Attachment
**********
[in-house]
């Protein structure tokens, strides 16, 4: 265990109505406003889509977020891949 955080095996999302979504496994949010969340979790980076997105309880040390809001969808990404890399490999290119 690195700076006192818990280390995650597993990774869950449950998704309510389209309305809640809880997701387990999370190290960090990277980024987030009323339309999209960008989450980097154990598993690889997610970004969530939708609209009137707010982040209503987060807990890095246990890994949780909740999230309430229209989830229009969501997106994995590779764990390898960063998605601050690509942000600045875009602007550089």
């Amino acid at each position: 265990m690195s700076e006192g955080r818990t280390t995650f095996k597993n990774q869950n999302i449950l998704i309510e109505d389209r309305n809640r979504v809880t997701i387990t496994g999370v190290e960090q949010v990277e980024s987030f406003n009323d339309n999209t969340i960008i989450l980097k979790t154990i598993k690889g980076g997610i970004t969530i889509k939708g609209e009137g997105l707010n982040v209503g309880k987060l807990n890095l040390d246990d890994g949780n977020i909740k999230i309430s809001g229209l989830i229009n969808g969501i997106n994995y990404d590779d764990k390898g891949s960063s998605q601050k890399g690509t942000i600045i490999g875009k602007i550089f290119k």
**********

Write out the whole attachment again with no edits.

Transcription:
[in-house]
């Protein structure tokens, strides 16, 4: 265990109505406003889509977020891949 955080095996999302979504496994949010969340979790980076997105309880040390809001969808990404890399490999290119 690195700076006192818990280390995650597993990774869950449950998704309510389209309305809640809880997701387990999370190290960090990277980024987030009323339309999209960008989450980097154990598993690889997610970004969530939708609209009137707010982040209503987060807990890095246990890994949780909740999230309430229209989830229009969501997106994995590779764990390898960063998605601050690509942000600045875009602007550089």
């Amino acid at each position: 265990m690195s700076e006192g955080r818990t280390t995650f095996k597993n990774q869950n999302i449950l998704i309510e109505d389209r309305n809640r979504v809880t997701i387990t496994g999370v190290e960090q949010v990277e980024s987030f406003n009323d339309n999209t969340i960008i989450l980097k979790t154990i598993k690889g980076g997610i970004t969530i889509k939708g609209e009137g997105l707010n982040v209503g309880k987060l807990n890095l040390d246990d890994g949780n977020i909740k999230i309430s809001g229209l989830i229009n969808g969501i997106n994995y990404d590779d764990k390898g891949s960063s998605q601050k890399g690509t942000i600045i490999g875009k602007i550089f290119k």